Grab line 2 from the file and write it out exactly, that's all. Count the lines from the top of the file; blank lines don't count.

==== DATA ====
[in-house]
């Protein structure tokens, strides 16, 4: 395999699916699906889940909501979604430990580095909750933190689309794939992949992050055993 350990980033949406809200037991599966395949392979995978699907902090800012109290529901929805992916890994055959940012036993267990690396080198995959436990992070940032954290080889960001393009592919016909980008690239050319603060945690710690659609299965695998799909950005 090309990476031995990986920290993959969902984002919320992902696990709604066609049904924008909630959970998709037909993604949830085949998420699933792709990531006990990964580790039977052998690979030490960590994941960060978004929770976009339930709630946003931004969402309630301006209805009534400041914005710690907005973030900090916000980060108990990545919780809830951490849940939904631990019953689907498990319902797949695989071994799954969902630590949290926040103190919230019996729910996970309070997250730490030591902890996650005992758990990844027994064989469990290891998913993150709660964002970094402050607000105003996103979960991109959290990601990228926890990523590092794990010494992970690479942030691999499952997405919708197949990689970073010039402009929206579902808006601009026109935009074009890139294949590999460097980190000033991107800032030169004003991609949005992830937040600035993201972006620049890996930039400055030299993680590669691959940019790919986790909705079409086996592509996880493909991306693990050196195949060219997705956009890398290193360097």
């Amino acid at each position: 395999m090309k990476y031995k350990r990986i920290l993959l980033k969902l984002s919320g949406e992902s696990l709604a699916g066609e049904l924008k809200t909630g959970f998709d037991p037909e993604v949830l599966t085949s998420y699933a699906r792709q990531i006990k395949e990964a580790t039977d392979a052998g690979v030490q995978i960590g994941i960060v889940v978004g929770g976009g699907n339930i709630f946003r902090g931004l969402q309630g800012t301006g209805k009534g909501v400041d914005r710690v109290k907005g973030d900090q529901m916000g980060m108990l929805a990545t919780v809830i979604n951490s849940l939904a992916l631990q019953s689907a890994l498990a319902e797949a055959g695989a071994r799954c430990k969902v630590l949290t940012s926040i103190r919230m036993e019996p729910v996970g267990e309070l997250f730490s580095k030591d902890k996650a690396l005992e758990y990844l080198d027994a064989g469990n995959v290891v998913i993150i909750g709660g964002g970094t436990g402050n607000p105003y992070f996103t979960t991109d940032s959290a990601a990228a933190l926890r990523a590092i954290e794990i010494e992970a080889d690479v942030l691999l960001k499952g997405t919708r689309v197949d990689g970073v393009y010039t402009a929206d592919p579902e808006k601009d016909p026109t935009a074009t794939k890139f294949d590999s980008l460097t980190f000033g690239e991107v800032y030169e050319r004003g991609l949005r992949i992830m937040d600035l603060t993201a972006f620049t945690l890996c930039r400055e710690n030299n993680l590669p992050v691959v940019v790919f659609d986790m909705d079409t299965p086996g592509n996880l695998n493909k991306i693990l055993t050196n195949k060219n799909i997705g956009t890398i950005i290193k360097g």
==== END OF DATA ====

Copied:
């Protein structure tokens, strides 16, 4: 395999699916699906889940909501979604430990580095909750933190689309794939992949992050055993 350990980033949406809200037991599966395949392979995978699907902090800012109290529901929805992916890994055959940012036993267990690396080198995959436990992070940032954290080889960001393009592919016909980008690239050319603060945690710690659609299965695998799909950005 090309990476031995990986920290993959969902984002919320992902696990709604066609049904924008909630959970998709037909993604949830085949998420699933792709990531006990990964580790039977052998690979030490960590994941960060978004929770976009339930709630946003931004969402309630301006209805009534400041914005710690907005973030900090916000980060108990990545919780809830951490849940939904631990019953689907498990319902797949695989071994799954969902630590949290926040103190919230019996729910996970309070997250730490030591902890996650005992758990990844027994064989469990290891998913993150709660964002970094402050607000105003996103979960991109959290990601990228926890990523590092794990010494992970690479942030691999499952997405919708197949990689970073010039402009929206579902808006601009026109935009074009890139294949590999460097980190000033991107800032030169004003991609949005992830937040600035993201972006620049890996930039400055030299993680590669691959940019790919986790909705079409086996592509996880493909991306693990050196195949060219997705956009890398290193360097």